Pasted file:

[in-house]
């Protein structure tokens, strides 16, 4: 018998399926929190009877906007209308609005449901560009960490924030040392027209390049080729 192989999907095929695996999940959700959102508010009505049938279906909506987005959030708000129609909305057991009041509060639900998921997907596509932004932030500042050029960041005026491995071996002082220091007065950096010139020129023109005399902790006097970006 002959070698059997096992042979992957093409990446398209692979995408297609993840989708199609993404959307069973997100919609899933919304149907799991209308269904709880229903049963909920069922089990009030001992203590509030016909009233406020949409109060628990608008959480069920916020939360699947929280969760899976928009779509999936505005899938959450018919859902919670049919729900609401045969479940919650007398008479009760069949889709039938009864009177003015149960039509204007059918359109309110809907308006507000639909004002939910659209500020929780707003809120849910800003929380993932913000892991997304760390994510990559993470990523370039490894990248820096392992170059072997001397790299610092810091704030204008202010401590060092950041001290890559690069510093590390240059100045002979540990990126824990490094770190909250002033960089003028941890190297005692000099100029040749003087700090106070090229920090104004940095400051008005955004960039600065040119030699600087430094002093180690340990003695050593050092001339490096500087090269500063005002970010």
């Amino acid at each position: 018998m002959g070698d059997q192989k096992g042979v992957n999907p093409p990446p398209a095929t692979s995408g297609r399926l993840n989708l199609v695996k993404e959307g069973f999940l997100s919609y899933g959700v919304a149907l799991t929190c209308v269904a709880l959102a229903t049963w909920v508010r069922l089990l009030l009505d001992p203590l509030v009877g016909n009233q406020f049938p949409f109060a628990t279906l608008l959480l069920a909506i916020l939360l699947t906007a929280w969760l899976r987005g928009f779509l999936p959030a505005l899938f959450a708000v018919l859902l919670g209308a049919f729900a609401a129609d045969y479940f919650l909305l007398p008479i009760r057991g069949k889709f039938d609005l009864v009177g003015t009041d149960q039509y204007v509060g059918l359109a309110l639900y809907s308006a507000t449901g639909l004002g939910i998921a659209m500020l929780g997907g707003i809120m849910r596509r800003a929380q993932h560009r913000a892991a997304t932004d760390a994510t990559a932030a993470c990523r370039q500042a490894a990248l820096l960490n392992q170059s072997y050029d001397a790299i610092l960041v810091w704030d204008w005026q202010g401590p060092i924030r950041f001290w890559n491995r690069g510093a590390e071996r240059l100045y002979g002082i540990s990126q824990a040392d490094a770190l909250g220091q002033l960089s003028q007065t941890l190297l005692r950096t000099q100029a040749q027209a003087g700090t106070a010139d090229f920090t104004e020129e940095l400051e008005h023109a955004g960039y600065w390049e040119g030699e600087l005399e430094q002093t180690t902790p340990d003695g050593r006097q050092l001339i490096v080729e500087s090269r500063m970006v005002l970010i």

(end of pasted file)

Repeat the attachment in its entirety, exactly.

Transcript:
[in-house]
């Protein structure tokens, strides 16, 4: 018998399926929190009877906007209308609005449901560009960490924030040392027209390049080729 192989999907095929695996999940959700959102508010009505049938279906909506987005959030708000129609909305057991009041509060639900998921997907596509932004932030500042050029960041005026491995071996002082220091007065950096010139020129023109005399902790006097970006 002959070698059997096992042979992957093409990446398209692979995408297609993840989708199609993404959307069973997100919609899933919304149907799991209308269904709880229903049963909920069922089990009030001992203590509030016909009233406020949409109060628990608008959480069920916020939360699947929280969760899976928009779509999936505005899938959450018919859902919670049919729900609401045969479940919650007398008479009760069949889709039938009864009177003015149960039509204007059918359109309110809907308006507000639909004002939910659209500020929780707003809120849910800003929380993932913000892991997304760390994510990559993470990523370039490894990248820096392992170059072997001397790299610092810091704030204008202010401590060092950041001290890559690069510093590390240059100045002979540990990126824990490094770190909250002033960089003028941890190297005692000099100029040749003087700090106070090229920090104004940095400051008005955004960039600065040119030699600087430094002093180690340990003695050593050092001339490096500087090269500063005002970010």
């Amino acid at each position: 018998m002959g070698d059997q192989k096992g042979v992957n999907p093409p990446p398209a095929t692979s995408g297609r399926l993840n989708l199609v695996k993404e959307g069973f999940l997100s919609y899933g959700v919304a149907l799991t929190c209308v269904a709880l959102a229903t049963w909920v508010r069922l089990l009030l009505d001992p203590l509030v009877g016909n009233q406020f049938p949409f109060a628990t279906l608008l959480l069920a909506i916020l939360l699947t906007a929280w969760l899976r987005g928009f779509l999936p959030a505005l899938f959450a708000v018919l859902l919670g209308a049919f729900a609401a129609d045969y479940f919650l909305l007398p008479i009760r057991g069949k889709f039938d609005l009864v009177g003015t009041d149960q039509y204007v509060g059918l359109a309110l639900y809907s308006a507000t449901g639909l004002g939910i998921a659209m500020l929780g997907g707003i809120m849910r596509r800003a929380q993932h560009r913000a892991a997304t932004d760390a994510t990559a932030a993470c990523r370039q500042a490894a990248l820096l960490n392992q170059s072997y050029d001397a790299i610092l960041v810091w704030d204008w005026q202010g401590p060092i924030r950041f001290w890559n491995r690069g510093a590390e071996r240059l100045y002979g002082i540990s990126q824990a040392d490094a770190l909250g220091q002033l960089s003028q007065t941890l190297l005692r950096t000099q100029a040749q027209a003087g700090t106070a010139d090229f920090t104004e020129e940095l400051e008005h023109a955004g960039y600065w390049e040119g030699e600087l005399e430094q002093t180690t902790p340990d003695g050593r006097q050092l001339i490096v080729e500087s090269r500063m970006v005002l970010i």